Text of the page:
Defamation Tort Law
Currently, a tort of breach of privacy is not recognized in Australia. Being a participant of the International Convention for Civil and Political Rights (ICCPR), the country is obliged to protect the rights to privacy of individuals through domestic law. By establishing a tort law of breach of privacy, it will be able to accomplish its obligation. The decision made in the case of Australian Broadcasting Corporation v Lenah Game Meats Pty Ltd (Lenah) suggested the development of the law of privacy but also highlighted that various alternative routes can be adopted in order to deal with issues. In addition, Victoria Park Racing Course highlighted that there does not exist any right to privacy to protect the commercial interest. This indicates that alternative tort like passing off, defamation and injurious falsehood are dealt in a better way under commercial torts for seeking financial losses and damages that arise from the breach of privacy. Therefore, in Australia, privacy as a right to autonomy is unprotected in Australia.
Grosse v Purvis and Doe v Australian Broadcasting Corporation
Even in case of Grosse v Purvis and Doe v Australian Broadcasting Corporation (Doe) , breach of privacy was considered a civil tort, where Doe referred to the UK tort law of breach of confidentiality based on which the defendant was obliged to safeguard the plaintiff’s personal information and thus the plaintiff was awarded the damages. Based on different cases, a need of developing tort of breach of privacy is identified in Australian law as the common laws and current statutory is ineffective in protecting people’s right to privacy. Additionally, the High Court in 2001 indicated the possibility of having a tort law for invasion of privacy. As observed in the case of Grosse v Purvis  QDC 151, the judge awarded damages to plaintiff under the invasion of privacy. Despite the merged for more a decade, Australia does not have any legal definition of privacy. Recently a statutory cause of action was recommended by the Australian Law Reform Commission in order to justify the invasion of privacy tort law.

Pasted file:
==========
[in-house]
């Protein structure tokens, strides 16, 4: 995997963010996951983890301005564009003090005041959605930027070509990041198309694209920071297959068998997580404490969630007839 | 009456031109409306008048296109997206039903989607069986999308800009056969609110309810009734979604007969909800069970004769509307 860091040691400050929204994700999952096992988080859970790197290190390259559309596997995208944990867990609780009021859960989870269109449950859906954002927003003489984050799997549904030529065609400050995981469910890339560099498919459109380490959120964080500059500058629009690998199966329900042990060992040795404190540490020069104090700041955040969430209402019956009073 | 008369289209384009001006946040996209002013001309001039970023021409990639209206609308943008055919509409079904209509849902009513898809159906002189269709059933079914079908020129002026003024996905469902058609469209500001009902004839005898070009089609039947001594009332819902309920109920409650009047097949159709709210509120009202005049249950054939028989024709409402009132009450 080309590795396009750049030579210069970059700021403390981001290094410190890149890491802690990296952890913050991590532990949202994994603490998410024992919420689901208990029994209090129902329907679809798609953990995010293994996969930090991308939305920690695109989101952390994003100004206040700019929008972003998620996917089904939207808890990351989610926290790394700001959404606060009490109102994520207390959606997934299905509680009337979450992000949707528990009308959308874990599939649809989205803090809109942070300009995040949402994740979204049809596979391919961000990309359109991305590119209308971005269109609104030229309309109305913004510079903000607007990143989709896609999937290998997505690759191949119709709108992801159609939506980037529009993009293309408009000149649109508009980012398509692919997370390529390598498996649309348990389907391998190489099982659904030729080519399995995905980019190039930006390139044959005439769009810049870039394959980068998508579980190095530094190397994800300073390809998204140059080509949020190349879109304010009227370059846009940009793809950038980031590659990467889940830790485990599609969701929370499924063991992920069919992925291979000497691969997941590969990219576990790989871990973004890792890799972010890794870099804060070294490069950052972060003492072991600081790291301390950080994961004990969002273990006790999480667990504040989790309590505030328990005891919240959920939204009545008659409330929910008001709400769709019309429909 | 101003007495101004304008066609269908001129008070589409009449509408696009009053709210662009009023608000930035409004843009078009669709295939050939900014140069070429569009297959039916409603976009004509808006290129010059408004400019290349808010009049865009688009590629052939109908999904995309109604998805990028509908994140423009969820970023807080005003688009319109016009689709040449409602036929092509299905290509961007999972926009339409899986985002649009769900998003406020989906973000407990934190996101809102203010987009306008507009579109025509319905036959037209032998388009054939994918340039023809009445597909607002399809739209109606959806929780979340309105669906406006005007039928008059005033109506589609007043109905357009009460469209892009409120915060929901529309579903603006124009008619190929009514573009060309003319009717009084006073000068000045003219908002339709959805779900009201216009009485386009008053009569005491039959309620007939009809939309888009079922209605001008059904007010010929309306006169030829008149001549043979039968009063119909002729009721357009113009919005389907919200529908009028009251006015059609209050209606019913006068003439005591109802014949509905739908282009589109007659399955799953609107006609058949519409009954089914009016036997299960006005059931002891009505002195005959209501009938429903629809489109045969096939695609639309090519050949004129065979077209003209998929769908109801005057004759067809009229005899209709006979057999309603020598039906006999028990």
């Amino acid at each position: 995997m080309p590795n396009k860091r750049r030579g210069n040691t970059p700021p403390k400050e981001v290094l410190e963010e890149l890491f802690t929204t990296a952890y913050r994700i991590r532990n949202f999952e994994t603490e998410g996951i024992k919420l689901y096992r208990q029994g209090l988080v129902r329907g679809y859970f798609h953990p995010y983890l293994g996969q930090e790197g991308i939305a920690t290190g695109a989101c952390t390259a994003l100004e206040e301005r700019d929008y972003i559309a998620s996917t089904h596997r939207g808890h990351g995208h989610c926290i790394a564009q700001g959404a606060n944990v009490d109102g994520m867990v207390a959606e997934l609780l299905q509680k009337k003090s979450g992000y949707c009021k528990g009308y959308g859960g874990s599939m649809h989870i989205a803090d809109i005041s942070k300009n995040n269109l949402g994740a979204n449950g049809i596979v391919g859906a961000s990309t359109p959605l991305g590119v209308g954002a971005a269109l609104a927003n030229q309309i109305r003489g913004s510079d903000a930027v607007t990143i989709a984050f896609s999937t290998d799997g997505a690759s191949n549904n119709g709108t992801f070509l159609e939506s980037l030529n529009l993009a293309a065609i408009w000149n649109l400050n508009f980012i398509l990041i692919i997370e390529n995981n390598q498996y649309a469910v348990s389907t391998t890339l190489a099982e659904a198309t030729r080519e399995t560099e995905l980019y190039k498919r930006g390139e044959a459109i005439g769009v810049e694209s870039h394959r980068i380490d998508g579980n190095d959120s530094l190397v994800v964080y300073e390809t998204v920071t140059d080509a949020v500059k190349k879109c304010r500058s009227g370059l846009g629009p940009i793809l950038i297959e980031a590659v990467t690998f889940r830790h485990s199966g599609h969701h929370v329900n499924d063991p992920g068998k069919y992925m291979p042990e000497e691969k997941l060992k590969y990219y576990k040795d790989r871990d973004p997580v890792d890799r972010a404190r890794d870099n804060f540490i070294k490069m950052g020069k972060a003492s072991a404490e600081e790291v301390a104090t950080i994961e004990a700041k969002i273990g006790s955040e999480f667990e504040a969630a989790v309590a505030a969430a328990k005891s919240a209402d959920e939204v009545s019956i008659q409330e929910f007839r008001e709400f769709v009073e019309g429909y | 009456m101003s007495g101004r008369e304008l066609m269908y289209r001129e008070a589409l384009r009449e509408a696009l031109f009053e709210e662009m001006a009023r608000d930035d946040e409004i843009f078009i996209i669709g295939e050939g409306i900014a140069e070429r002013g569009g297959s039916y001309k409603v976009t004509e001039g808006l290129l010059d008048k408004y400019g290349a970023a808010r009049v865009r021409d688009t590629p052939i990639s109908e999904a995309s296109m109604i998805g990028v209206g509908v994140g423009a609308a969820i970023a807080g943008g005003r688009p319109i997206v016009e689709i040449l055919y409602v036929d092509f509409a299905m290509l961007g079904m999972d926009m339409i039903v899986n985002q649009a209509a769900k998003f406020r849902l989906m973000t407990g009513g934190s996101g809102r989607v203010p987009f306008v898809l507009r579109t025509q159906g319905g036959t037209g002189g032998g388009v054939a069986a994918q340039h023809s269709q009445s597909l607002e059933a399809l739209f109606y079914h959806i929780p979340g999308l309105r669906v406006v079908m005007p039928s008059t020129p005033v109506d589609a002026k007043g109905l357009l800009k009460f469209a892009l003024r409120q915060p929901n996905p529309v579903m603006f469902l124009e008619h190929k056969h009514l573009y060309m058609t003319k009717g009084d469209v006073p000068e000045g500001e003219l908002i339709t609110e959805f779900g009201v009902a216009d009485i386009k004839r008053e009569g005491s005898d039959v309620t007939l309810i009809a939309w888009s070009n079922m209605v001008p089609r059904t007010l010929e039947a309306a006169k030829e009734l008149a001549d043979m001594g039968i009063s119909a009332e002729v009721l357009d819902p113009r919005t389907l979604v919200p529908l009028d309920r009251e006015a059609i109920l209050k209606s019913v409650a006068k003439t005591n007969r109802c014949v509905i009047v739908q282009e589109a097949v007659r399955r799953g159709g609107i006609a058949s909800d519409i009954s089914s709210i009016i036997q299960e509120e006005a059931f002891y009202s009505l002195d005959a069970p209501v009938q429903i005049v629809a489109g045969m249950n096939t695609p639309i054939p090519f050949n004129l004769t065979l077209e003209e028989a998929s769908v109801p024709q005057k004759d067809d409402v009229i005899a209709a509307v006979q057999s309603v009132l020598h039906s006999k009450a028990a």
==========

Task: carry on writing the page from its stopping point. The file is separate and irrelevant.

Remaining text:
On the contrary, the defamation tort law of Australia has undergone significant reformations. The new changes have done three things: it has specified a set of common legislative defenses, it has reinstated the common law in each territory and state, and it annuls previous legislation.